After a while, you feel like you know the pitcher a little better and you know how he tries to get you out. That can work in the hitter's favour and sometimes can work in the pitcher's favour because, obviously, if they're willing to adjust and adapt, they can use that against you. It's always a cat-and-mouse game. For several years, you have been maligned for your defensive play. You committed 11 errors this past season in 151 games. What worked particularly well for you in the field as the season progressed?

Votto: "I listened to the guys on my team that had a better reputation on the defensive end and I worked as hard as I could. I had some troubles [in the field] when I was younger and I earned that reputation, which sometimes stick with you, but I believed that I was consistently getting better and not as bad as people said. Defence is something you can work hard at and make improvements on, and I want to continue to improve. I really believe I will. With former Reds outfielder Adam Dunn likely not to return as a free agent in the off-season, what direction does this team have to go to become that winning club that you want it to be?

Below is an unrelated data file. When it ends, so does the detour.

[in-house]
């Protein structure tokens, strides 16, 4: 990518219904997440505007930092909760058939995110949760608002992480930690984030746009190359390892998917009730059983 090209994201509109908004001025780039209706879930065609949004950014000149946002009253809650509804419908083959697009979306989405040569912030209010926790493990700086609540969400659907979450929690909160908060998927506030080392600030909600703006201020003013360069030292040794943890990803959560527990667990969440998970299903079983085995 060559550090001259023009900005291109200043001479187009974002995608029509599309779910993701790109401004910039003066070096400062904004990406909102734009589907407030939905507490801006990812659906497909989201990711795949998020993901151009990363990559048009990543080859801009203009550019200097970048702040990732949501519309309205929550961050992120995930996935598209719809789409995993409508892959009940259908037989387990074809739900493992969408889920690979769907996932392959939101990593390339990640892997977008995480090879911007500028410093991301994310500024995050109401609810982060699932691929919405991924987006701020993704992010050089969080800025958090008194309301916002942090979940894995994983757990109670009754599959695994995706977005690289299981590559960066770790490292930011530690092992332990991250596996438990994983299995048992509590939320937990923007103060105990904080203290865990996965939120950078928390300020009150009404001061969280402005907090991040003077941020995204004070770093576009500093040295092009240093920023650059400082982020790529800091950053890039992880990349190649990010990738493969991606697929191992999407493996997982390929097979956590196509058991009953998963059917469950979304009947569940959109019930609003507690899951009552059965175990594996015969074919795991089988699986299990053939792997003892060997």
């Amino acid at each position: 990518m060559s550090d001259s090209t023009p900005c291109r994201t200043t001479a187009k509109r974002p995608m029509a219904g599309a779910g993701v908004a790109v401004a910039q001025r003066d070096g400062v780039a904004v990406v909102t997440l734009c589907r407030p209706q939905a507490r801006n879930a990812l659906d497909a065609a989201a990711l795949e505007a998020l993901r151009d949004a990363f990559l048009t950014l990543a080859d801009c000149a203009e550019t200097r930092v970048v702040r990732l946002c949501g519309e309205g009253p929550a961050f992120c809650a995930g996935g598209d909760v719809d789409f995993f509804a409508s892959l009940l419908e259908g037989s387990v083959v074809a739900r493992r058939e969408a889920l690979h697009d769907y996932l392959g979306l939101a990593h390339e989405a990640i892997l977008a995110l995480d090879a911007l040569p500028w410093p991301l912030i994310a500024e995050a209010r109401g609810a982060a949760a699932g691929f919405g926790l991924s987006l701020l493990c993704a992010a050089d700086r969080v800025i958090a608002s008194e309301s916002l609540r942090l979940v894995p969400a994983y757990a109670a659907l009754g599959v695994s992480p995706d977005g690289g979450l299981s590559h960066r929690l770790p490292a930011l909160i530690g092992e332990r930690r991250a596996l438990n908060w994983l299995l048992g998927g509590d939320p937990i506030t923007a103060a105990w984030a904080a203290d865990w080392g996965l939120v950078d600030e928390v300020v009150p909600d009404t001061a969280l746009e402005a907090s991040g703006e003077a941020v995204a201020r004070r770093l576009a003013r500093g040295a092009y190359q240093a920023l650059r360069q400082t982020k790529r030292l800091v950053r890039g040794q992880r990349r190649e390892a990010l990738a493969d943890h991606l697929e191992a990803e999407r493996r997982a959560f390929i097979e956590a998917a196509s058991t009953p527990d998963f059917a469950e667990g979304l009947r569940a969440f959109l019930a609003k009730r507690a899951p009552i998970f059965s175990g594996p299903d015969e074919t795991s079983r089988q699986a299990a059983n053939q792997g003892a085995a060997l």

Votto: I thought the pitchers did a great job, especially the bullpen. But once again it's improving on pitching and most importantly we have to improve on defence. I made 11 errors, so that's something I definitely have to improve. I looked at the very best defensive first basemen [Justin Morneau, Carlos Pena], and all of them had five and six errors and below, so obviously I can make a difference there.

As a whole, we have to improve on defence and improve on base running and do all the little things because those really did add up. Offensively, I think we're going to grow up and improve. We've got a few good, young hitters on our ball club that are going to become some of the better hitters in baseball [like outfielder Jay Bruce]. I think Eddie [third baseman Edwin Encarnacion] had a down year when it came to his average [.251]. He hit [26] home runs and I feel he's going to be a far better hitter than he showed. And [second baseman] Brandon Phillips, even though he had 21 home runs, I think he's going to do a lot better.

I think we've got a real good core of young pitchers and there's a lot of potential there. I like that [22-year-old right-hander] Johnny [Cueto] is very confident and very competitive, and I think that'll bode well for his career and that's something you can't take away from a player.